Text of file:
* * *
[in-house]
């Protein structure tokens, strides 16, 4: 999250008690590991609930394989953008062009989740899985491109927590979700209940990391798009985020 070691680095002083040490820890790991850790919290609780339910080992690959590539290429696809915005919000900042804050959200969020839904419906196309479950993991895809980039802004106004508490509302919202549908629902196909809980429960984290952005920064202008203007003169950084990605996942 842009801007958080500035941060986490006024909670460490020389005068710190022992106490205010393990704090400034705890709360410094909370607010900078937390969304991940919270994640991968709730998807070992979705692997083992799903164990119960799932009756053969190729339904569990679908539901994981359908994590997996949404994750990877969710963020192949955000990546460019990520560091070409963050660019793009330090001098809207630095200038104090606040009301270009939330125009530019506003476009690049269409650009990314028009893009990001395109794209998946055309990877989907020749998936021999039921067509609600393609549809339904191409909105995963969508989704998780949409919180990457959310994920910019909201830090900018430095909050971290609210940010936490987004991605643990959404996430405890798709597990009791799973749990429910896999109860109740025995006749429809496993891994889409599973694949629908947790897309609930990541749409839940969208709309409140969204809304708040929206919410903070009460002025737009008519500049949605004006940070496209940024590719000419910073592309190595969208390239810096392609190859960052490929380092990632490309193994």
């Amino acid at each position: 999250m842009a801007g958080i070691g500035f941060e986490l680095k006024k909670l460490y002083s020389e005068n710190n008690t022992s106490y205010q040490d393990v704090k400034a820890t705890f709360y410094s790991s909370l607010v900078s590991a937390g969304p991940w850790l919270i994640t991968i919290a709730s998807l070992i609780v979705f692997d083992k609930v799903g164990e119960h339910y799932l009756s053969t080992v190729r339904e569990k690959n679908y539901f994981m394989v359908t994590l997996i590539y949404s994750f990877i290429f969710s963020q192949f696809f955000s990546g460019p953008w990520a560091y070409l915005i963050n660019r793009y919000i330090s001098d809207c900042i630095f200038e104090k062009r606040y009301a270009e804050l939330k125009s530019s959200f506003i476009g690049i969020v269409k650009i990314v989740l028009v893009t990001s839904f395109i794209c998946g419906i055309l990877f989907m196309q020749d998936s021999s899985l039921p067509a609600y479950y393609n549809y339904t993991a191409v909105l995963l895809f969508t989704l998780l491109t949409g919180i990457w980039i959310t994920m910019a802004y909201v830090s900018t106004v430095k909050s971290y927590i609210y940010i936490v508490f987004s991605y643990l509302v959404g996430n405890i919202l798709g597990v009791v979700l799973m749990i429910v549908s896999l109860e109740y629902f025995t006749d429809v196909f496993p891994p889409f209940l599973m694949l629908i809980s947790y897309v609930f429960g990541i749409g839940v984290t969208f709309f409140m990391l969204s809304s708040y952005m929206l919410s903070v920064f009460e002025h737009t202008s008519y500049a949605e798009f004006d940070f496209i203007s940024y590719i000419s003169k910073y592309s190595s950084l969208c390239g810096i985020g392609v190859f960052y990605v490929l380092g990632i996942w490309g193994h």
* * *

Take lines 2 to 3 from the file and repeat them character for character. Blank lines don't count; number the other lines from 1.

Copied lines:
């Protein structure tokens, strides 16, 4: 999250008690590991609930394989953008062009989740899985491109927590979700209940990391798009985020 070691680095002083040490820890790991850790919290609780339910080992690959590539290429696809915005919000900042804050959200969020839904419906196309479950993991895809980039802004106004508490509302919202549908629902196909809980429960984290952005920064202008203007003169950084990605996942 842009801007958080500035941060986490006024909670460490020389005068710190022992106490205010393990704090400034705890709360410094909370607010900078937390969304991940919270994640991968709730998807070992979705692997083992799903164990119960799932009756053969190729339904569990679908539901994981359908994590997996949404994750990877969710963020192949955000990546460019990520560091070409963050660019793009330090001098809207630095200038104090606040009301270009939330125009530019506003476009690049269409650009990314028009893009990001395109794209998946055309990877989907020749998936021999039921067509609600393609549809339904191409909105995963969508989704998780949409919180990457959310994920910019909201830090900018430095909050971290609210940010936490987004991605643990959404996430405890798709597990009791799973749990429910896999109860109740025995006749429809496993891994889409599973694949629908947790897309609930990541749409839940969208709309409140969204809304708040929206919410903070009460002025737009008519500049949605004006940070496209940024590719000419910073592309190595969208390239810096392609190859960052490929380092990632490309193994």
């Amino acid at each position: 999250m842009a801007g958080i070691g500035f941060e986490l680095k006024k909670l460490y002083s020389e005068n710190n008690t022992s106490y205010q040490d393990v704090k400034a820890t705890f709360y410094s790991s909370l607010v900078s590991a937390g969304p991940w850790l919270i994640t991968i919290a709730s998807l070992i609780v979705f692997d083992k609930v799903g164990e119960h339910y799932l009756s053969t080992v190729r339904e569990k690959n679908y539901f994981m394989v359908t994590l997996i590539y949404s994750f990877i290429f969710s963020q192949f696809f955000s990546g460019p953008w990520a560091y070409l915005i963050n660019r793009y919000i330090s001098d809207c900042i630095f200038e104090k062009r606040y009301a270009e804050l939330k125009s530019s959200f506003i476009g690049i969020v269409k650009i990314v989740l028009v893009t990001s839904f395109i794209c998946g419906i055309l990877f989907m196309q020749d998936s021999s899985l039921p067509a609600y479950y393609n549809y339904t993991a191409v909105l995963l895809f969508t989704l998780l491109t949409g919180i990457w980039i959310t994920m910019a802004y909201v830090s900018t106004v430095k909050s971290y927590i609210y940010i936490v508490f987004s991605y643990l509302v959404g996430n405890i919202l798709g597990v009791v979700l799973m749990i429910v549908s896999l109860e109740y629902f025995t006749d429809v196909f496993p891994p889409f209940l599973m694949l629908i809980s947790y897309v609930f429960g990541i749409g839940v984290t969208f709309f409140m990391l969204s809304s708040y952005m929206l919410s903070v920064f009460e002025h737009t202008s008519y500049a949605e798009f004006d940070f496209i203007s940024y590719i000419s003169k910073y592309s190595s950084l969208c390239g810096i985020g392609v190859f960052y990605v490929l380092g990632i996942w490309g193994h």